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With the final months of the Obama administration winding down, Karen DeSalvo, M.D., stepped down as ONC national coordinator, the government's top health IT post, to focus solely on the other job she has held for nearly two years: acting assistant HHS secretary for health.
DeSalvo, a trained internist who rose to prominence during Hurricane Katrina as New Orleans public health commissioner, was appointed to run the U.S. Office of the National Coordinator for Health Information Technology (ONC) in January 2014.
Department of Health and Human Services (HHS) Secretary Sylvia Burwell tapped DeSalvo in October 2014 during the Ebola virus crisis for the acting HHS post. DeSalvo briefly left the ONC national coordinator job but returned a few weeks later and continued to serve in both positions.
To replace DeSalvo as ONC national coordinator, Burwell named Vindell Washington, M.D., formerly principal deputy national coordinator.
"Under her leadership, ONC has advanced interoperability across the health system -- which underpins progress on a wide range of department and administration priorities," Burwell said of DeSalvo in a prepared statement. "She has also made significant advances to the Health Information Technology Certification Program to promote and expand the safe and secure flow of electronic health information when and where it matters most for individuals and clinicians."
Under DeSalvo, ONC developed the Nationwide Interoperability Roadmap, campaigned against the alleged practice of information blocking and presided over a series of changes to the meaningful use program, including returning to a 90-day attestation period.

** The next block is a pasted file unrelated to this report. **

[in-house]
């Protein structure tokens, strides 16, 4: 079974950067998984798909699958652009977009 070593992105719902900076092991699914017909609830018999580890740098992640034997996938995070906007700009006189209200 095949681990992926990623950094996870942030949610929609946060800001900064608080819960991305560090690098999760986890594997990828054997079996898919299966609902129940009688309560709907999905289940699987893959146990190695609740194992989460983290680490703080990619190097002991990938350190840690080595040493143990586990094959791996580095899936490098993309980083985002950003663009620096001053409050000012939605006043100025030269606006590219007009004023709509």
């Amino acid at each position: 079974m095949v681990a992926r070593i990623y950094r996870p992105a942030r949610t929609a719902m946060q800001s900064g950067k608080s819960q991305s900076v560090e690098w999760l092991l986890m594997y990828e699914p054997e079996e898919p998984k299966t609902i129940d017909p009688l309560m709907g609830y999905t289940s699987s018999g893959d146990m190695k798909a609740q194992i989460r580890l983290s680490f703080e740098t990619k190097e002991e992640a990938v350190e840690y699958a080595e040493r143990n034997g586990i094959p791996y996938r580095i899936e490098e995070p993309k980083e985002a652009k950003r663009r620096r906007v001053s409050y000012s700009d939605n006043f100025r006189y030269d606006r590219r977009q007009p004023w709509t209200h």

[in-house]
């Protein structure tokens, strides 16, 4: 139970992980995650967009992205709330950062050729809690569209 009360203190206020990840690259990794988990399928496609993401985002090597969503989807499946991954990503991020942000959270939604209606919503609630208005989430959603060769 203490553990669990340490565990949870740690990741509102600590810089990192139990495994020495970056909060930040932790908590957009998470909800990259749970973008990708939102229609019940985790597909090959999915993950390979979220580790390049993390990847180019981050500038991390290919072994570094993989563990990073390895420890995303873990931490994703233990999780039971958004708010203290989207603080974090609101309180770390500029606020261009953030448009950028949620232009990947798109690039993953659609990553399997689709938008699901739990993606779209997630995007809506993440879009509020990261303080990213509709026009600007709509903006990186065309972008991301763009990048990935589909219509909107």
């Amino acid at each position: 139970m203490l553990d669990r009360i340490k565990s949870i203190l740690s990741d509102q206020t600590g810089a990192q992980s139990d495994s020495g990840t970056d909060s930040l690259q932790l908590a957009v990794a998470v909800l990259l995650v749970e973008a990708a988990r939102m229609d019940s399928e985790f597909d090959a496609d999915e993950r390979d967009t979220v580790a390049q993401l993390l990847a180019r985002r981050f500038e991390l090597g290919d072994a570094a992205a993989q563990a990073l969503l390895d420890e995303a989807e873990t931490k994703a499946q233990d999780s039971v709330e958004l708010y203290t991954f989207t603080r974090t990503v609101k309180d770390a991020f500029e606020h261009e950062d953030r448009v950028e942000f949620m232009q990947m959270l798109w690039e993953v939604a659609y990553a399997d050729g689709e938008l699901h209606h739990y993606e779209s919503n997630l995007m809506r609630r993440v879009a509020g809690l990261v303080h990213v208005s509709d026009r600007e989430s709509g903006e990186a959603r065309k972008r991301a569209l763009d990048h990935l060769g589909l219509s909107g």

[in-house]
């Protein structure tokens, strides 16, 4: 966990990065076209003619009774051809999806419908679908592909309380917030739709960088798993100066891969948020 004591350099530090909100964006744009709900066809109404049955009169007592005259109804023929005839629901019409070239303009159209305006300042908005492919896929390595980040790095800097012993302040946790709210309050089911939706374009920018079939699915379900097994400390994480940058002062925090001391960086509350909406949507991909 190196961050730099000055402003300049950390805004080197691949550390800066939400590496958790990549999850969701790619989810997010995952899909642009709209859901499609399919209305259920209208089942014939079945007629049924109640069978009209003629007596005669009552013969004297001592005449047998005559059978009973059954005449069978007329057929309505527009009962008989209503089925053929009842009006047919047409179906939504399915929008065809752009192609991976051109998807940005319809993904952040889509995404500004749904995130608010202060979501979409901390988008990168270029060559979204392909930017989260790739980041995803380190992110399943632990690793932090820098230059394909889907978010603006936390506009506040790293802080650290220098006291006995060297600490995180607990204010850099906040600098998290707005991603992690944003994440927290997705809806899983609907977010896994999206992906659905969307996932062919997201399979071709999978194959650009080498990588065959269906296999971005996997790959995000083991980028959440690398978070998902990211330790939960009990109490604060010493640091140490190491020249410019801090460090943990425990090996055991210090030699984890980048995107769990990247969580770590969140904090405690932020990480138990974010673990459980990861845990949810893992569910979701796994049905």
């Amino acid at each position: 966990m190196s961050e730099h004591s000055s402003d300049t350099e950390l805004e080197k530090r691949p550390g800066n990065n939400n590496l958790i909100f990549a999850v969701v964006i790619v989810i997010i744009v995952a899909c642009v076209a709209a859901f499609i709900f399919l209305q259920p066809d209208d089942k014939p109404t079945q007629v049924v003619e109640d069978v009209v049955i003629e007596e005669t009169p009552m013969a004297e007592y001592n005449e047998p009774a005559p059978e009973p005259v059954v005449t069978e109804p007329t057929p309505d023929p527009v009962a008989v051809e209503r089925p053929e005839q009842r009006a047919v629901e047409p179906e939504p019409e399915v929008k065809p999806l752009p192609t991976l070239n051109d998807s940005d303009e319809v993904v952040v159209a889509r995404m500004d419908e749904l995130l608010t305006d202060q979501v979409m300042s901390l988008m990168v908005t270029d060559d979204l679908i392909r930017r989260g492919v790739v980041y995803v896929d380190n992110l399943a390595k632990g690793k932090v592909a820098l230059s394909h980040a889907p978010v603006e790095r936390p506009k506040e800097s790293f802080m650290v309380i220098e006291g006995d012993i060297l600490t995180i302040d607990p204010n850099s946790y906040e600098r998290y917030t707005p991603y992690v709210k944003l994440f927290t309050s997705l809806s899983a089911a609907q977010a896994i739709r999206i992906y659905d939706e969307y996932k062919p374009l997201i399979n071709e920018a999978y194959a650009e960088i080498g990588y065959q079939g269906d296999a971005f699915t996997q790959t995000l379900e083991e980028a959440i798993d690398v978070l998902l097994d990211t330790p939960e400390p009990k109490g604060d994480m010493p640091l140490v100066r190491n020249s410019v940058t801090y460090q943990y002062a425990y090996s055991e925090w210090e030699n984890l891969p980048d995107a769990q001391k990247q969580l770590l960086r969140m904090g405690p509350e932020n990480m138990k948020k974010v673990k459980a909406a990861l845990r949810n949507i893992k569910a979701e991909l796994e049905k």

ONC's Health IT Certification Program includes the 2015 Edition Final Rule, which requires EHR vendors to document the use of open APIs and disclose any features that inhibit the exchange of health data.
Russell Branzell, president and CEO of the College of Health Information Management Executives, said in a release that DeSalvo "has been instrumental in advancing adoption of health information technology and making interoperability and health information exchange a national priority."
In an interview with SearchHealthIT in September 2014, just before she left ONC the first time, DeSalvo said, "I'm a political appointee and I'm going to walk out the door eventually, even if the next president keeps me.
"This administration and this president really understand health IT," she added. "But I absolutely believe that health IT is bipartisan. What I see evolving is a technology policy framework that gets us beyond EHRs."
Washington, meanwhile, worked on HHS and ONC initiatives involving healthcare delivery reform, precision medicine and the opioid crisis, Burwell said.
In a recent interview with SearchHealthIT, Washington talked about the importance of data analytics in health IT.
"You'd be hard-pressed to find an organization that's not looking at data and trying to do outcomes measurements," he said in the interview. "A large part [is] based on kind of a pivot that's happened in the payment arena and the quality folks have pushed really hard for."
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